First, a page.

- Be brief and respectful of the supplier’s time
Remember to be specific, provide context and offer your potential vendors guidance as you browse and customize these RFI templates.
This RFI template covers pretty much any situation. Whether you need information on technology and consultants, or you have a specific project you need help with, you can use this document to communicate your needs to potential providers.
It consists of the following six sections:
- Statement of need — goals and objectives
- Background — context about your organization
- Qualifications — skills and credentials you’re looking for
- Information requested — what you hope to learn
- Selection of an expert — evaluation criteria
- Time for response — the deadline
Demand Metric designed this RFI template to help organizations evaluate advertising agencies. What makes it so valuable is that it asks responders to provide a list of current industry-specific clients, relevant success stories and potential conflicts of interest.
When working with an ad agency, it’s important to know whether they’ve had proven success with organizations like yours. In addition, if they’re creating advertisements for your competition while soliciting your business, you’ll want to know that, too.
If you’re looking for an electronic health record (EHR) solution, this is the perfect template for you.
It covers a wide range of topics including:
- Product questions
- Customer reference questions
- Functional and technical requirements
- Operational requirements
- Transitional requirements and more
In the market for an enterprise resource planning (ERP) system? Use this RFI template to get started.
It details the criteria procurement teams should look for in an ERP, including requirements related to:
- Human resources
- Manufacturing management
- Inventory management
- Purchasing management
- Sales management
Just remember, while this template is very thorough, it’s unlikely you can copy and paste the content into a document containing your logo and call it a day. You’ll need to tailor the language and requirements to meet your needs.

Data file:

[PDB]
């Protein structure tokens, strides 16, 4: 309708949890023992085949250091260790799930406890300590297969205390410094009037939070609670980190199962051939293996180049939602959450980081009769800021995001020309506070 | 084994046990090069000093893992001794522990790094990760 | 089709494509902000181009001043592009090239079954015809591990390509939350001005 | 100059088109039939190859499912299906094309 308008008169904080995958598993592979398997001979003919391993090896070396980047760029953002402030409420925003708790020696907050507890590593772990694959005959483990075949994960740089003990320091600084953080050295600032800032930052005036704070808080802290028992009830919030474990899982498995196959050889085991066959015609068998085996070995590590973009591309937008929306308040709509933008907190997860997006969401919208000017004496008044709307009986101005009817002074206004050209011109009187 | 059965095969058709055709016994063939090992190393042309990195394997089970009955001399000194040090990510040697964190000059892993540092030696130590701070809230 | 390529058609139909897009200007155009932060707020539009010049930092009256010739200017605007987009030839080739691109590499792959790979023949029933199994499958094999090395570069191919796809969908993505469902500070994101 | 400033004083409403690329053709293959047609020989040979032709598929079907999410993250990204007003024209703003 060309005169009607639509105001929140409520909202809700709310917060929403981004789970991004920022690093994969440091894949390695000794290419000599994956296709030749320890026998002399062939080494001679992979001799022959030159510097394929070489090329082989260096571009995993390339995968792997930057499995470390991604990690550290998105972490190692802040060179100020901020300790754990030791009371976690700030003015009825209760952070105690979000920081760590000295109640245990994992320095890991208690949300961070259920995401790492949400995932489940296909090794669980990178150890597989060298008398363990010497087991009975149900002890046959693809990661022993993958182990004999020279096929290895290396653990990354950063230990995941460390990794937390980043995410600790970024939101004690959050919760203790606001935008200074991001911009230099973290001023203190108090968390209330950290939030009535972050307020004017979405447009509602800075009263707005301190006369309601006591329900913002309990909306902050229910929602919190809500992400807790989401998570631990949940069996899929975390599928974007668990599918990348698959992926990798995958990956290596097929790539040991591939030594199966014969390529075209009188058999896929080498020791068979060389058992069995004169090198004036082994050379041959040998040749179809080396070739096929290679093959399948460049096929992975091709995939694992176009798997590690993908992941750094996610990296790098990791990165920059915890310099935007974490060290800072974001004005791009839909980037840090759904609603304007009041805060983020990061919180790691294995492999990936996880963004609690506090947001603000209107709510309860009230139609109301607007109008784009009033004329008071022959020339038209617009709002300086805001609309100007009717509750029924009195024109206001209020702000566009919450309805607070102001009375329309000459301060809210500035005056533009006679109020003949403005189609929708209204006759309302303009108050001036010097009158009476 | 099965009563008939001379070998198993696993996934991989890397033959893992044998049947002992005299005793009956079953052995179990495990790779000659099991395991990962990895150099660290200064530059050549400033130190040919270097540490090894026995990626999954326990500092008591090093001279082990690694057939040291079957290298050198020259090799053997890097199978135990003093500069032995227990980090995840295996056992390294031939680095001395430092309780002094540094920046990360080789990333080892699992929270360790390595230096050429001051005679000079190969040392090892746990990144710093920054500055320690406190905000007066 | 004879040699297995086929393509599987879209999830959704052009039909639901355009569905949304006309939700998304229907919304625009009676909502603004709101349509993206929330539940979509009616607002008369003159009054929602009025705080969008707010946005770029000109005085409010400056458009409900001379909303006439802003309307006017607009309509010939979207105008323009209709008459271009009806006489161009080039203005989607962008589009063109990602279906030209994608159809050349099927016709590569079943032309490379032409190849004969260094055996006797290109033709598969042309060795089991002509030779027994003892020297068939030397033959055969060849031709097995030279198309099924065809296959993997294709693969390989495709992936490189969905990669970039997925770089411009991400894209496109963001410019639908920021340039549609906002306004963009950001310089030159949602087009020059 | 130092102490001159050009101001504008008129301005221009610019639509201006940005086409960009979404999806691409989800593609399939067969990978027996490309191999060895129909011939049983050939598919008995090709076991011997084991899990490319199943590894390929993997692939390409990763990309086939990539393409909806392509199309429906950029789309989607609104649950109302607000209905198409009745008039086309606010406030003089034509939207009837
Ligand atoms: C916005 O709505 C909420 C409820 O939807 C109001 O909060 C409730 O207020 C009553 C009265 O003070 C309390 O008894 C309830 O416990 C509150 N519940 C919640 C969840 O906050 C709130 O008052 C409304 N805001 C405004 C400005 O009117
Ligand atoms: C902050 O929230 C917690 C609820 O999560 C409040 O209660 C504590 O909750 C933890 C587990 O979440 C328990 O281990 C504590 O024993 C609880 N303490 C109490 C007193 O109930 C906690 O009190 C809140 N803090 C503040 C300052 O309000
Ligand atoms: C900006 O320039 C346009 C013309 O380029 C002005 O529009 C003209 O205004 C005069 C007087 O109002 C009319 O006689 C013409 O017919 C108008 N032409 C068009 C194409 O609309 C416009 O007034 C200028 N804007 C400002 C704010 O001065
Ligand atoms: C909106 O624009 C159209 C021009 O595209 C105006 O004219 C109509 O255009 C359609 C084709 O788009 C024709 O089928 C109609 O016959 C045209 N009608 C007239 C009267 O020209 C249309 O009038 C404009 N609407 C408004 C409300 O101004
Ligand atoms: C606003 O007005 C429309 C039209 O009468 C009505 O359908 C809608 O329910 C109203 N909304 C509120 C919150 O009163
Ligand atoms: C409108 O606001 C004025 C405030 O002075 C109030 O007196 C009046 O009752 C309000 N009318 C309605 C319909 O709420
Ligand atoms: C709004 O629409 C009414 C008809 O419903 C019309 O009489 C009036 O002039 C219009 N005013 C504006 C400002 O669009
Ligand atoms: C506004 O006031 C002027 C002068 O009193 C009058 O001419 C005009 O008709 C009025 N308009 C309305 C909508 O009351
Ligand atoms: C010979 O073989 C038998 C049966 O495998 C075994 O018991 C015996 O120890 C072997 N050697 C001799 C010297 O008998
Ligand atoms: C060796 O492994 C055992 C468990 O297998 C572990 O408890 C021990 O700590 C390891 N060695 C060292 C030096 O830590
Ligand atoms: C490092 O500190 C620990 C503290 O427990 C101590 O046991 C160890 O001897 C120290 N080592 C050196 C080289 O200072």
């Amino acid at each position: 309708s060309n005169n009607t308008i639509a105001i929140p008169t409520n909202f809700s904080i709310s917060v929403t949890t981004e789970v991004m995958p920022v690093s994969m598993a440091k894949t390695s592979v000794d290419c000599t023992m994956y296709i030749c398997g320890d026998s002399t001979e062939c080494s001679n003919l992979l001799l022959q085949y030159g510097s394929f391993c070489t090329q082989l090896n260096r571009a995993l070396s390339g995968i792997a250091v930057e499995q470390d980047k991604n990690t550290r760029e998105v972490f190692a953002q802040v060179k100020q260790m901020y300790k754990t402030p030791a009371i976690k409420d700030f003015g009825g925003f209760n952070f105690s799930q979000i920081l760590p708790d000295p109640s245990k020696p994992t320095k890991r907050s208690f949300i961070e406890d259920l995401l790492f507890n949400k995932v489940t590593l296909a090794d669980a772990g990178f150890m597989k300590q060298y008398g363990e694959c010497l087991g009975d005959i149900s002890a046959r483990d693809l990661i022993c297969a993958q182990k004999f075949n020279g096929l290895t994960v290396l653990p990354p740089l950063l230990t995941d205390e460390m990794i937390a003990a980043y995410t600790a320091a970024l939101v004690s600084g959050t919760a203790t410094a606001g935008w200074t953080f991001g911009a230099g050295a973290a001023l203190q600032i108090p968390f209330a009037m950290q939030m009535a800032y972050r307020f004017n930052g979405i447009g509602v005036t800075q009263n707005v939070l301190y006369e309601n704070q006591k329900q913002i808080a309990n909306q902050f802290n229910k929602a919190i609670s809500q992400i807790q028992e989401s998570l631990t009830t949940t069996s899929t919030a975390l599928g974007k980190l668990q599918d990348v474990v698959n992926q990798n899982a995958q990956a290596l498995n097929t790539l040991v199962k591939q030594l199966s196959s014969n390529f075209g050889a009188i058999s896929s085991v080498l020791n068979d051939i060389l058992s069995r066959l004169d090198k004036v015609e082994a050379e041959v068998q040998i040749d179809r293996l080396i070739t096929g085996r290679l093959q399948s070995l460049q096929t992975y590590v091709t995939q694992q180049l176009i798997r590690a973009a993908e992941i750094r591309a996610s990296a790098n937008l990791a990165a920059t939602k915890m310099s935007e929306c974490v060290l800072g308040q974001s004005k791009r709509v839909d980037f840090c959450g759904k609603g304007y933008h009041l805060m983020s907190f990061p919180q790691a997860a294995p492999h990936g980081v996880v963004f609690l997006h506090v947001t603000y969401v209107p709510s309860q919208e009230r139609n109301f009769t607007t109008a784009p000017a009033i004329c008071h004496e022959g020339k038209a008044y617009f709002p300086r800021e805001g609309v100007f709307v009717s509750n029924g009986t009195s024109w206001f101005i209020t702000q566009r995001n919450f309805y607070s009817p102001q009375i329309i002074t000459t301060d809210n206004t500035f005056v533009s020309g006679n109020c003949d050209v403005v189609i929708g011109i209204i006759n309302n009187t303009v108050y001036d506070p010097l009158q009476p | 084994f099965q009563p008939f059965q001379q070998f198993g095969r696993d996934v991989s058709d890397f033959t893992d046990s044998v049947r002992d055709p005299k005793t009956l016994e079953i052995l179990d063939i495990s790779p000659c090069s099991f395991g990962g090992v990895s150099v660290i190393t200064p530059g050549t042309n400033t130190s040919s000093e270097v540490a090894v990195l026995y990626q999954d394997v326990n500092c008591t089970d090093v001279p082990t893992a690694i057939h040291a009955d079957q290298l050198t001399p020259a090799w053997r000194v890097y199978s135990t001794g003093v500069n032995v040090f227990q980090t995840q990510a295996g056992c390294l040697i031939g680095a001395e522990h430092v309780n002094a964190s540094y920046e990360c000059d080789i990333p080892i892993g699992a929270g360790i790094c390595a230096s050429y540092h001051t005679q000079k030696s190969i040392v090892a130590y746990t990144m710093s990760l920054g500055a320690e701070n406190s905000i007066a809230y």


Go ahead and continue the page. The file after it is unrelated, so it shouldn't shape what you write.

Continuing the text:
This template was designed for banks looking to outsource IT work.
It allows banks to simply search and replace “The Bank” with their name. But, once again, we suggest tailoring the language and requirements to your situation.
In this RFI, NASA seeks to “make decisions regarding development of strategies for placement of Space Shuttle Orbiters and Space Shuttle Main Engines (SSMEs) for public display.” As you might expect, they have pretty stringent requirements. Use this document to get a feel for how to write a professional RFI with strict criteria.
Michigan Virtual University (MVU) issued this RFI to identify a replacement learning management system (LMS).
To ensure vendors provide responses they can easily evaluate, MVU set clear expectations and standardized responses by asking vendors to demonstrate their proficiency in 10 scenarios, stating:
“To provide the review team with comparable information, the following scenarios are to be used by each vendor to demonstrate how their product produces the required result. The interest of the team will be directed toward the ease and intuitiveness of the LMS and its interface, as well as the comprehensive set of features.”